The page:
Beginning in 2008, the first of three major crises hit the nation and had global implications and effects, including significant ones for the legal profession. Those crises were the financial crisis of 2008, followed by the social justice movements reflecting outrage at several highly-publicized police killings of Black men and women, and, most recently, the 2020-2022 COVID-19 pandemic. The crises created significant challenges for lawyers and legal institutions but they also created opportunities for enhanced access to justice, more efficient law organization practices, and new workplace requirements. The Article considers several difficult questions about where the legal profession is at following these events and whether it has learned to anticipate inevitable, future crises. To do so will require effective, sustained and thoughtful leadership throughout the legal profession including the judiciary, law firms and law schools. The Article envisions a “new normal” where effective leadership in managing crises and leading clients and law organizations through those challenges is practiced across the profession.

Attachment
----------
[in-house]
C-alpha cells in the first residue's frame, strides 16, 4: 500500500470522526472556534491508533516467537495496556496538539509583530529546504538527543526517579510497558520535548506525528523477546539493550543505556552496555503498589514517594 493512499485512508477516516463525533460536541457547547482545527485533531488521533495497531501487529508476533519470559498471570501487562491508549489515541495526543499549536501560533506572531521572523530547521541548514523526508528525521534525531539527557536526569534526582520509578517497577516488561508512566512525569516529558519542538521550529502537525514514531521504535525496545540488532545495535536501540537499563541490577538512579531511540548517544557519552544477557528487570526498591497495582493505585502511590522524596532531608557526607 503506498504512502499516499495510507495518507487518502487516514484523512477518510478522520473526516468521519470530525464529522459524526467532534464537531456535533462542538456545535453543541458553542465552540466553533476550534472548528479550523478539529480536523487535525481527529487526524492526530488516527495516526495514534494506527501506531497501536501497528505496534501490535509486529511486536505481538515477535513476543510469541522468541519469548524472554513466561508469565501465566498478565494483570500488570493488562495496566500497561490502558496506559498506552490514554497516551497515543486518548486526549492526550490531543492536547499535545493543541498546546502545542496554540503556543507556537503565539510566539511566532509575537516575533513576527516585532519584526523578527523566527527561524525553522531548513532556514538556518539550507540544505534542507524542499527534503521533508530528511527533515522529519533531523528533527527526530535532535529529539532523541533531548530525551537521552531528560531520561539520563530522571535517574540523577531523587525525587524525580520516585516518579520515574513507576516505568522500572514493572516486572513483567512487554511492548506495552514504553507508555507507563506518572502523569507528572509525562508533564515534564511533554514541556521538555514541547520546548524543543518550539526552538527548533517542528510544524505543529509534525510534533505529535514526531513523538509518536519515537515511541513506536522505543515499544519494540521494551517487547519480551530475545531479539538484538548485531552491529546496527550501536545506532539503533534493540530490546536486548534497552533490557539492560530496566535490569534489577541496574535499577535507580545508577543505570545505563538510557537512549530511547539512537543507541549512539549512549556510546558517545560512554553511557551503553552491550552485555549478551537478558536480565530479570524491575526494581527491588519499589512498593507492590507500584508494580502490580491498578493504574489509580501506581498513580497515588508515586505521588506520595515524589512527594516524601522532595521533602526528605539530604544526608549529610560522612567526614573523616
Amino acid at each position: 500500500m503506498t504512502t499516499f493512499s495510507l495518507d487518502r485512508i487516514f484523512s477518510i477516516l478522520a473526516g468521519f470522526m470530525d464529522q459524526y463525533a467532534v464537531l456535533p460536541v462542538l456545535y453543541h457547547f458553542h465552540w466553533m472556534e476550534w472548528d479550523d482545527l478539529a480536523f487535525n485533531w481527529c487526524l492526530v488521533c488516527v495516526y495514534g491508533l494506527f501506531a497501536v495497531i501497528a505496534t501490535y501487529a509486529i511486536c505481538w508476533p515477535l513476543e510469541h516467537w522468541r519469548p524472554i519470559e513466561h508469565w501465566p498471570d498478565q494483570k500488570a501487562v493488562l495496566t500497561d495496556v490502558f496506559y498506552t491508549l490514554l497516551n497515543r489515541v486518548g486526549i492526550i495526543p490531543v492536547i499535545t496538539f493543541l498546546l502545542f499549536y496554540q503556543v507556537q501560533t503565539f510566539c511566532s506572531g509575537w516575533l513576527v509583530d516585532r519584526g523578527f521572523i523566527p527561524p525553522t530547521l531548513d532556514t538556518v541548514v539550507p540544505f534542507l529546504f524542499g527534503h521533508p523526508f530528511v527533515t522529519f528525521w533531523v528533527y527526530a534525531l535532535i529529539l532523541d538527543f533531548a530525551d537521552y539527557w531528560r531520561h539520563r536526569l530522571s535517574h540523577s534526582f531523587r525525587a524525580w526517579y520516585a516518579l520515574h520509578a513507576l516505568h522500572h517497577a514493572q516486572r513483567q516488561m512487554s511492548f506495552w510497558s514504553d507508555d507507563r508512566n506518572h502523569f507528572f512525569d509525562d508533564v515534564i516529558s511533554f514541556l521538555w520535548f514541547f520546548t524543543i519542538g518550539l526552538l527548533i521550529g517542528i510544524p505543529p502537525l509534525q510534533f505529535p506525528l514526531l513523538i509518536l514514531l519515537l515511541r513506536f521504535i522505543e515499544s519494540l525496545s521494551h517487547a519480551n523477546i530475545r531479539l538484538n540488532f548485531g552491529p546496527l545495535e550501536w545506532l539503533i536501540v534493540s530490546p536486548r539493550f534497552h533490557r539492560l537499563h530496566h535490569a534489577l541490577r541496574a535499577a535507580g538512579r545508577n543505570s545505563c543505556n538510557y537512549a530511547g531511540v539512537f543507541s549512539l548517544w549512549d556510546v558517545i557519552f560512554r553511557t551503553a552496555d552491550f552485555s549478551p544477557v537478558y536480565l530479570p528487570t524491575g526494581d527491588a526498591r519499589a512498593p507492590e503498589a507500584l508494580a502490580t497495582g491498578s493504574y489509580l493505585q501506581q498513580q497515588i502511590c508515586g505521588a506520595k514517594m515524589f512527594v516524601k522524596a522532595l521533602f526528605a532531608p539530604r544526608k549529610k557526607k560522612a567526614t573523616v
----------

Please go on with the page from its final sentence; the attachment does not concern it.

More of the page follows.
Polden, Donald J.,
LEADING LAW FIRMS IN THE “NEW NORMAL”: RECOVERING FROM CRISES THROUGH LEADERSHIP DEVELOPMENT,
63 Santa Clara L. Rev.
Available at: https://digitalcommons.law.scu.edu/lawreview/vol63/iss1/7